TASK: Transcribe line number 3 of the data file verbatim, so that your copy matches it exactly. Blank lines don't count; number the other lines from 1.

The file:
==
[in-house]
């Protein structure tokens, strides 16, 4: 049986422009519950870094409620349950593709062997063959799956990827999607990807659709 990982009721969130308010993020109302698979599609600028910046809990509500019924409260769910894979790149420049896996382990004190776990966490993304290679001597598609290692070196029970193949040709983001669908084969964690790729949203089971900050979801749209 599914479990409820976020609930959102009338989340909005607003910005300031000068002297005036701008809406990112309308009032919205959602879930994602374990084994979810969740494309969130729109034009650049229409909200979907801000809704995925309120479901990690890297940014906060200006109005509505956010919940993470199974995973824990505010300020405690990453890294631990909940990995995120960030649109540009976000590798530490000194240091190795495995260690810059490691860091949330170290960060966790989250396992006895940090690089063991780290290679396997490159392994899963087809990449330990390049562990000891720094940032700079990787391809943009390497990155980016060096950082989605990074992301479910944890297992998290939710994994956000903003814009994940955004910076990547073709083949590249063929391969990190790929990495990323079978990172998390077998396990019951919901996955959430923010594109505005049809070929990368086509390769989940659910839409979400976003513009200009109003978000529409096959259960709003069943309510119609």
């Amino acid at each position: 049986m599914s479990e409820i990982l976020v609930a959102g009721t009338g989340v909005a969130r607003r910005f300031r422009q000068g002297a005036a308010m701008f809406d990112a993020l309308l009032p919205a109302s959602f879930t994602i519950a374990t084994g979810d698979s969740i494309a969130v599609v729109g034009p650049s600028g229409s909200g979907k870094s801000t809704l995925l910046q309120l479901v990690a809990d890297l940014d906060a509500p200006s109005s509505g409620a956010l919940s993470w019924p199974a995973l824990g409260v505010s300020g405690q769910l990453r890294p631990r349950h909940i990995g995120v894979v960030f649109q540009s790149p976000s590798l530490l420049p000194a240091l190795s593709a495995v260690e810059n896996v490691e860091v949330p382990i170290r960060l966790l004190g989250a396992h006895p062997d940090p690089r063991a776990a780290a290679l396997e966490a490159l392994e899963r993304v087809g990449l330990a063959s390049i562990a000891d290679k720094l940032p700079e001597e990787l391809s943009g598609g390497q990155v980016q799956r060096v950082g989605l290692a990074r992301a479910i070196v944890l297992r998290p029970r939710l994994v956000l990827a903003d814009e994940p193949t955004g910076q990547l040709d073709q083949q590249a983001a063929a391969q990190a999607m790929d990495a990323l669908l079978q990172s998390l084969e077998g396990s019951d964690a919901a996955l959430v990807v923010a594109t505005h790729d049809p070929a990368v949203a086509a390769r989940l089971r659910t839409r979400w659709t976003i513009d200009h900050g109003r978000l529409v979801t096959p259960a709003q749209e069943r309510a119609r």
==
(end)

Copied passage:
């Amino acid at each position: 049986m599914s479990e409820i990982l976020v609930a959102g009721t009338g989340v909005a969130r607003r910005f300031r422009q000068g002297a005036a308010m701008f809406d990112a993020l309308l009032p919205a109302s959602f879930t994602i519950a374990t084994g979810d698979s969740i494309a969130v599609v729109g034009p650049s600028g229409s909200g979907k870094s801000t809704l995925l910046q309120l479901v990690a809990d890297l940014d906060a509500p200006s109005s509505g409620a956010l919940s993470w019924p199974a995973l824990g409260v505010s300020g405690q769910l990453r890294p631990r349950h909940i990995g995120v894979v960030f649109q540009s790149p976000s590798l530490l420049p000194a240091l190795s593709a495995v260690e810059n896996v490691e860091v949330p382990i170290r960060l966790l004190g989250a396992h006895p062997d940090p690089r063991a776990a780290a290679l396997e966490a490159l392994e899963r993304v087809g990449l330990a063959s390049i562990a000891d290679k720094l940032p700079e001597e990787l391809s943009g598609g390497q990155v980016q799956r060096v950082g989605l290692a990074r992301a479910i070196v944890l297992r998290p029970r939710l994994v956000l990827a903003d814009e994940p193949t955004g910076q990547l040709d073709q083949q590249a983001a063929a391969q990190a999607m790929d990495a990323l669908l079978q990172s998390l084969e077998g396990s019951d964690a919901a996955l959430v990807v923010a594109t505005h790729d049809p070929a990368v949203a086509a390769r989940l089971r659910t839409r979400w659709t976003i513009d200009h900050g109003r978000l529409v979801t096959p259960a709003q749209e069943r309510a119609r």